I also would believe that she didn’t grow up thinking she was pretty — and that’s a blessing for any girl out there to grow up so. It forces you to develop other character traits about you that don’t fade away, as beauty inevitably will do. As for the racial angle of it, I think many of the posters sharing their experiences here understand that special sort of rejection when you walked through the doll aisle or looked at magazine racks or beer ads during superbowls for the “hottest chick” and didn’t see your look represented. Maybe she meant this, maybe not…I wouldn’t blame Kerry for not saying it straight out bc she is trying to appeal to a mass market and race-speak of any type can be really dividing to some people. However, I am sure that as a woman of color, she probably knows exactly those insecurities some of the commenters here (that come from all over) have shared.

    • Anna says:

      I’m pretty sure her saying she didn’t see herself as pretty has to do with anti-blackness and lack of representation in the media.

  2. krastins says:

    Why do they all say this? I get they’re trying to be relatable but seriously…#humblebrag

    • Kiddo says:

      Yeah, she’s looks gorgeous, but #notreallybuyingshedidn’tknowshewaspretty

    • EC says:

      Right? Don’t people’s parents tell them they are pretty? Like my parents told me I was pretty so much I got sick of hearing it, but I guess I believed them. I mean, don’t get me wrong, I have good days and less good days, but overall, I have a healthy amount of confidence and I think I owe that to my parents. I don’t think it’s the most ridiculous thing to say you like the way you look, or you grew up thinking you looked pretty. Because really, this is all you have, for your life. Why spend a ton of time fighting it?

      But she is right, there is ALWAYS someone prettier than you are. That is just life. It’s not a bad thing.

      • Thunderthighs says:

        I think it depends on who you grew up with. My parents had 7 other children to deal with… Lol. There was hardly any time to talk to them let alone have them affirming how beautiful each and every one of them was. Then as I grew up, my mother was the very one who caused my self esteem issues always comparing my fat self (her words) with my skinnier sisters, always policing my food, always watching my portions, making snide comments about how I should not eat any meat/beef and instead stick to vegetables… I don’t eat red meat of any kind to this day. She once asked me how I expected to get myself a husband with all the fat I was lugging around. I sometimes wonder if that has something to do with the major depression I struggle with everyday. I’m now 31 and I’ve never seriously dated because I have never believed I can be good enough for someone to want to be with me. So yeah… Not all parents affirm their children. In fact, some of them damage their children instead.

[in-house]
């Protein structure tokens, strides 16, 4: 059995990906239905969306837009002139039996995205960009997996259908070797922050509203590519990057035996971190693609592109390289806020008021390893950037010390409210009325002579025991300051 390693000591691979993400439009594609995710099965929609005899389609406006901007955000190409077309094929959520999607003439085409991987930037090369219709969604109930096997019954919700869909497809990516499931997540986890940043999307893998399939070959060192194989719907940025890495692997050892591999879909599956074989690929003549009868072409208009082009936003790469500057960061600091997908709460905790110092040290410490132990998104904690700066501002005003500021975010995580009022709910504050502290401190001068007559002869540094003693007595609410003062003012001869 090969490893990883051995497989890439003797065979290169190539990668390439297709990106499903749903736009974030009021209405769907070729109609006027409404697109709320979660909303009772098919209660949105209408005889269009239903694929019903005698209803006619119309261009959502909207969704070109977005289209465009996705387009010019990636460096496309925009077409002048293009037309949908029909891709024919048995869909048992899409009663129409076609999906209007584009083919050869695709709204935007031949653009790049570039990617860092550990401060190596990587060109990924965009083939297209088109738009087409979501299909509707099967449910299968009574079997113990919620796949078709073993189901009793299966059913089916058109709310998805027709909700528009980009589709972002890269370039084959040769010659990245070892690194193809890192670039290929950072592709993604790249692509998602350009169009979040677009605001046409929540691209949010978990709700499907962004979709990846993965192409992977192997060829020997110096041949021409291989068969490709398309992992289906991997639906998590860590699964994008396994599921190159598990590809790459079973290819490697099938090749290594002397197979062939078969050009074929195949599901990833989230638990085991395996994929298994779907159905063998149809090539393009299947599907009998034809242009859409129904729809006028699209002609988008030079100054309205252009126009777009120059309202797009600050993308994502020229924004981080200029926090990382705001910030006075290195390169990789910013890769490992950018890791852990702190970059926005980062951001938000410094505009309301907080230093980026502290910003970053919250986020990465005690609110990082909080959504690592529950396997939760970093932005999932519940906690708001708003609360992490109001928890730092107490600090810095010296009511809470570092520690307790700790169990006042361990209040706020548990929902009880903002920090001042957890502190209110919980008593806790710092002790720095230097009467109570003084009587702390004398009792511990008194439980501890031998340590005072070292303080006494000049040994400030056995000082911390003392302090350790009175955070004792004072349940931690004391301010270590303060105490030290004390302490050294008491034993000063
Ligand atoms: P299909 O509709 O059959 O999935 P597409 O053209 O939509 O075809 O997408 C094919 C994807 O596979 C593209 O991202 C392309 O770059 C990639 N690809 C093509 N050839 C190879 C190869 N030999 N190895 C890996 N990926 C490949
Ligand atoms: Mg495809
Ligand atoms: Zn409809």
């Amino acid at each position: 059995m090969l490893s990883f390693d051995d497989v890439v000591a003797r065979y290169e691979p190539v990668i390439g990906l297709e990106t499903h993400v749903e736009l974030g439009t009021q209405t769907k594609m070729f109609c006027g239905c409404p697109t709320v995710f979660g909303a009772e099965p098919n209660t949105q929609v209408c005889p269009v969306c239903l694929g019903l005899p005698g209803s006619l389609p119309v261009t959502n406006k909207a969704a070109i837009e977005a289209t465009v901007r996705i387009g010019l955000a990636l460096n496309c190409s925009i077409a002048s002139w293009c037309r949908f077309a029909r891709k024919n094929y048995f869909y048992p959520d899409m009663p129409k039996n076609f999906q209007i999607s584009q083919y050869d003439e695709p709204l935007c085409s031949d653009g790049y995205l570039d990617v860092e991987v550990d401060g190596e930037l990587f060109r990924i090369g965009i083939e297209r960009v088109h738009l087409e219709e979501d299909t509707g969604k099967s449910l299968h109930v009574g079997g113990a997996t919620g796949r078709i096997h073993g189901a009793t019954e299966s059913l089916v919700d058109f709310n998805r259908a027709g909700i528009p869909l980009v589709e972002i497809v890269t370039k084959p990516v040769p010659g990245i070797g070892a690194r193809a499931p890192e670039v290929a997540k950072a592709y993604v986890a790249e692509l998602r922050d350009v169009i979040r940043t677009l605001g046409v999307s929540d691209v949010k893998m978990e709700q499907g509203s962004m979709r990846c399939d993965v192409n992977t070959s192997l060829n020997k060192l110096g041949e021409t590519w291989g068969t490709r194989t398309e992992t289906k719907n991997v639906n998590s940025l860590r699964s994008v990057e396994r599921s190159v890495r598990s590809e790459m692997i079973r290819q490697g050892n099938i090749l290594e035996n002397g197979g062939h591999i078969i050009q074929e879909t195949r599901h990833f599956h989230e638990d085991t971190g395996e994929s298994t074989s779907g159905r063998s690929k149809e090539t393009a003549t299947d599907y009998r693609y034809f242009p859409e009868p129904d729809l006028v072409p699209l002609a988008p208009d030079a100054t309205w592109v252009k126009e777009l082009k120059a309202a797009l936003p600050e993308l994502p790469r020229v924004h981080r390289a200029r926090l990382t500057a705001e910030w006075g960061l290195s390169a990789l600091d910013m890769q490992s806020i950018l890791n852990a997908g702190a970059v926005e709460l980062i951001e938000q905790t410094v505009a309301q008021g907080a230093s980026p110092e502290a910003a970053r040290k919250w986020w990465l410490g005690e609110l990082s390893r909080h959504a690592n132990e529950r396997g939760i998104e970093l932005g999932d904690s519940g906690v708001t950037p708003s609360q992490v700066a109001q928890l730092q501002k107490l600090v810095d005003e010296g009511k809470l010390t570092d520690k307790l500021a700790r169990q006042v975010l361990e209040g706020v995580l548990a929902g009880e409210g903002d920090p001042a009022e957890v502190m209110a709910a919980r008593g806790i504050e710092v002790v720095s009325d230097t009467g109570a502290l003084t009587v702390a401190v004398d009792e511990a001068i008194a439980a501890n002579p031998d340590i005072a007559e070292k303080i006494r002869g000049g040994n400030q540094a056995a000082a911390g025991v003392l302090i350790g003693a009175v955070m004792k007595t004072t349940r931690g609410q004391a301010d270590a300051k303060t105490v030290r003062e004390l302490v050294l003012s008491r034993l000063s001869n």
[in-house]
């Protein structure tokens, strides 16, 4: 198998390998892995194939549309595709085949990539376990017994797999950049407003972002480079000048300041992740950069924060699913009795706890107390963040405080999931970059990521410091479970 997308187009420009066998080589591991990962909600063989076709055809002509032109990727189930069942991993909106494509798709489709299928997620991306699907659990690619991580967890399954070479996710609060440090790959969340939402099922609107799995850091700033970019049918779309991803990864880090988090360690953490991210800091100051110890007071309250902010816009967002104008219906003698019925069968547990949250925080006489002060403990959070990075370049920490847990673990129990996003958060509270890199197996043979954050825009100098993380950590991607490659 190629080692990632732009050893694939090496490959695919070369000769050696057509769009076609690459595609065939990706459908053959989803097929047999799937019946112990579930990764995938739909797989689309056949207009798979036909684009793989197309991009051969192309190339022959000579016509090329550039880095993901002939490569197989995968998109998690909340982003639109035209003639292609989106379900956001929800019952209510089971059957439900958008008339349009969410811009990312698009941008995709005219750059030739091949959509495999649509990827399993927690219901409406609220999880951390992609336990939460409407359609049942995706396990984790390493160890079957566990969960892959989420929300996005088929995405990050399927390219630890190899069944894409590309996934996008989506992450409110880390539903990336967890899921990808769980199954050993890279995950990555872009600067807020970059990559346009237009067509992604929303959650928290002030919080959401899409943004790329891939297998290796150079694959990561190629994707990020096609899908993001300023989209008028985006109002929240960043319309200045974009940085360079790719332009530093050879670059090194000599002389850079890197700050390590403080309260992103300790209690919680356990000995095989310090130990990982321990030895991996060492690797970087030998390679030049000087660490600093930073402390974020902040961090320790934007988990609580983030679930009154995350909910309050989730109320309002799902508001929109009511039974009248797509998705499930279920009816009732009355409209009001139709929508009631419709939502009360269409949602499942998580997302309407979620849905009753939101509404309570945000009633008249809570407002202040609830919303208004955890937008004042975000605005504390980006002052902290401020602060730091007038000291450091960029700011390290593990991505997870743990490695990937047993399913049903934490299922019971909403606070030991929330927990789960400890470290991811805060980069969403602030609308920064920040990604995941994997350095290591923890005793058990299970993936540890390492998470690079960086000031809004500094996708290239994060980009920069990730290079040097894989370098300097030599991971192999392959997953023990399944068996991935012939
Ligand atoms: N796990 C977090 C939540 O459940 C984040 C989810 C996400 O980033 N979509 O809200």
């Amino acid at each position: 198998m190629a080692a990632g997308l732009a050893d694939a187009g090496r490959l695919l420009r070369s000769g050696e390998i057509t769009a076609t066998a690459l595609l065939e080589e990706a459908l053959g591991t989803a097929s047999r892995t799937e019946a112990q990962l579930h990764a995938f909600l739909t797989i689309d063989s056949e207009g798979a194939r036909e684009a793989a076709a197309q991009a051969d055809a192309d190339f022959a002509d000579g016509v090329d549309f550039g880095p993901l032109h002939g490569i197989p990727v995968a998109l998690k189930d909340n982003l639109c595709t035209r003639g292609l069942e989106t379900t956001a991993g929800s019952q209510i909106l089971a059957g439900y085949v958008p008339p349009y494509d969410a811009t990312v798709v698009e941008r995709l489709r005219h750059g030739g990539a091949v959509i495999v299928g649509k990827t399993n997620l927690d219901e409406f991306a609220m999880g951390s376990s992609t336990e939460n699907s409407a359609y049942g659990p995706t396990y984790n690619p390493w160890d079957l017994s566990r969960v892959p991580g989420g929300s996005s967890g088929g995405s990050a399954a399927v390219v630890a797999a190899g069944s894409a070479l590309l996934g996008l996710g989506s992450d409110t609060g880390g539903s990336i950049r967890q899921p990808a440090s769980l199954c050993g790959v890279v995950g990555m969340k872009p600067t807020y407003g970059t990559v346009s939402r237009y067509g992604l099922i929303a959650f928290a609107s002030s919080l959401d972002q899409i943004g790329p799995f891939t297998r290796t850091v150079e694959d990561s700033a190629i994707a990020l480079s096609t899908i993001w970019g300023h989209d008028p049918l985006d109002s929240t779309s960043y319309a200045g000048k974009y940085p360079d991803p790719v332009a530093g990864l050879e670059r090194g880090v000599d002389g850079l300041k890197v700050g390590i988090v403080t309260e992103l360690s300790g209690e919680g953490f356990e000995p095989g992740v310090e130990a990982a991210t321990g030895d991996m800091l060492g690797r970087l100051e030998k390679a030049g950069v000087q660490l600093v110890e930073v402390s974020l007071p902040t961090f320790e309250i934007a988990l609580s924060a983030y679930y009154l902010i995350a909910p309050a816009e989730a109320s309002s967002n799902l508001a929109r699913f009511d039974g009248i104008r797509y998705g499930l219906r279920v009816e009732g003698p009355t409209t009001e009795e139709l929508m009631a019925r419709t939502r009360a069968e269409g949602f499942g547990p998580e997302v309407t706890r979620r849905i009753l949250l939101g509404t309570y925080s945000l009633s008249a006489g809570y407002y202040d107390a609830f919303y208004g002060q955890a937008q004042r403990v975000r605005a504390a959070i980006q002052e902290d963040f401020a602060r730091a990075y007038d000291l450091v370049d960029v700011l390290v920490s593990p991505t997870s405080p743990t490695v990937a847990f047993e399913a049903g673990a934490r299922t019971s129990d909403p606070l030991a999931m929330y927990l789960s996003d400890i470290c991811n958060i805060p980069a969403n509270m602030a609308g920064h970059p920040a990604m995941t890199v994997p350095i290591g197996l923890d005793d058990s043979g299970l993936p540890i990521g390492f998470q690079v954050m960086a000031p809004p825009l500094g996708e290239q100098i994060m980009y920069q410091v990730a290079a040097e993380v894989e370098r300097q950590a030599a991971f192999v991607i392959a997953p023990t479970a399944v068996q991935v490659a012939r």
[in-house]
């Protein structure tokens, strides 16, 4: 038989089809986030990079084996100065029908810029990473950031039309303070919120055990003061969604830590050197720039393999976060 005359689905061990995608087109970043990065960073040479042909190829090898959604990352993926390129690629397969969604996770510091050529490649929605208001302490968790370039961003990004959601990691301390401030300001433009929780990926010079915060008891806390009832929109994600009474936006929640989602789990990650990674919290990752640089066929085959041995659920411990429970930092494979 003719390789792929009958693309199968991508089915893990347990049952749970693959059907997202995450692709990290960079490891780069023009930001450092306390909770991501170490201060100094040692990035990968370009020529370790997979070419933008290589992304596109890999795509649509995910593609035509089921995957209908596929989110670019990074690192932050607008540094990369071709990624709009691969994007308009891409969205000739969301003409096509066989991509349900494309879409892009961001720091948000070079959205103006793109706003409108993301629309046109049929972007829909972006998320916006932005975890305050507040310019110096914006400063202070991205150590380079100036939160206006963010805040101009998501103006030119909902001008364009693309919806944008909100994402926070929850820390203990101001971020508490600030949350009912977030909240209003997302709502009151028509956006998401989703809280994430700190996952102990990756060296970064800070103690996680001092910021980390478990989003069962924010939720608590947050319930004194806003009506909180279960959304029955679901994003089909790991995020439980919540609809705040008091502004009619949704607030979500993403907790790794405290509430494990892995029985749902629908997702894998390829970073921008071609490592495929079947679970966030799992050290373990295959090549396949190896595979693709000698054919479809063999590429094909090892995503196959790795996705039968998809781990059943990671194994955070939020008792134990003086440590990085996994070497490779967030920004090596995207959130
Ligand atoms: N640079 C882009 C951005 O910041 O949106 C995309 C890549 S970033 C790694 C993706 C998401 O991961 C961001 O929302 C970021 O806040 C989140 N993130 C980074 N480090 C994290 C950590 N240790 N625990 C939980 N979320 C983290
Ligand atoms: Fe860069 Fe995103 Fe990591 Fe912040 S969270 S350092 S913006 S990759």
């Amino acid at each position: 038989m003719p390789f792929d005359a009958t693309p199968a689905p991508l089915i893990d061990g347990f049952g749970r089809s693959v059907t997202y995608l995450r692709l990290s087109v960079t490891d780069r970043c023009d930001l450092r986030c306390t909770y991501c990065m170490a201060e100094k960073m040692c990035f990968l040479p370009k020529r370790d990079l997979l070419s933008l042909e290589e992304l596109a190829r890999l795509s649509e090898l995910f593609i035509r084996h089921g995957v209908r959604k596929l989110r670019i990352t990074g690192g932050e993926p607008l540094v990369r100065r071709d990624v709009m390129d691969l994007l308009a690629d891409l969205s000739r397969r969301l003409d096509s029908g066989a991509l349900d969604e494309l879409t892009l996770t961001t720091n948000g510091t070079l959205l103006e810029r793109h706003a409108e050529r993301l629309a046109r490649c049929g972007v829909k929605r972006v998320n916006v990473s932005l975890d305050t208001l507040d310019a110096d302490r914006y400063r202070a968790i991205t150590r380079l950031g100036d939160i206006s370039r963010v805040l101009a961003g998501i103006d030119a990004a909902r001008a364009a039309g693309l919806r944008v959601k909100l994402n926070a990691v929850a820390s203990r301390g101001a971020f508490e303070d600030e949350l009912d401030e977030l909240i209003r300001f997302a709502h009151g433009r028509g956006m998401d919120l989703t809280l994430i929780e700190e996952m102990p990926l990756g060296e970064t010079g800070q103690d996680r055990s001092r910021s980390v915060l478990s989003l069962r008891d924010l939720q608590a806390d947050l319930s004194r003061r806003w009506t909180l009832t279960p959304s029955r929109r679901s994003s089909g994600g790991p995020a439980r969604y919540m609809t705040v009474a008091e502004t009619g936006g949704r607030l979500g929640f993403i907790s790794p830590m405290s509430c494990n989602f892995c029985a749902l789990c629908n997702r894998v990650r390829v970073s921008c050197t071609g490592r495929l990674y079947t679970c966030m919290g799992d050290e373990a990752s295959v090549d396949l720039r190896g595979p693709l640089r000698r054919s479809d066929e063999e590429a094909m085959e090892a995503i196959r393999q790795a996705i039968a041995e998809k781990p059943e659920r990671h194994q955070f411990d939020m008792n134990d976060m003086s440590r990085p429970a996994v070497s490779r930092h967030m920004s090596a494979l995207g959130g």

• EC says:

        @ thunderthighs – I wrote a quick response to this without thinking through other people’s experiences, and reading through this thread has been enlightening to say the least. I’m so sorry for the relationship you had/have with your mother – it sounds incredibly damaging and unhealthy. Friends are the family that you are able to choose (I think I got that from sex and the city, how trite), and I hope you surround yourself with supportive friends who become your family. I often forget how incredibly lucky I am -sending you big hugs. xx

      • lucy2 says:

        Definitely depends on your situation growing up. Sadly there are a lot of parents who don’t express that to their kids, or in fact do the opposite. And even if the parents are supportive, most kids look for acceptance and approval from their peers anyway, and that rarely is an easy road.

    • Virgilia Coriolanus says:

      It depends on who you grew up around, and who your model of beauty was. I’m willing to give Kerry the benefit of the doubt, because she’s black. I’m black, and I went to school/live in a place where 90% of the people all look the same. Blonde, straight hair, blue/brown eyes, tall, and thin. All of the popular girls in HS were the same–athletic, cheerleaders, skinny, etc. I think one girl was part Native American, and was a little tan, but other than that, they all fit the formula. I do not fit in that norm.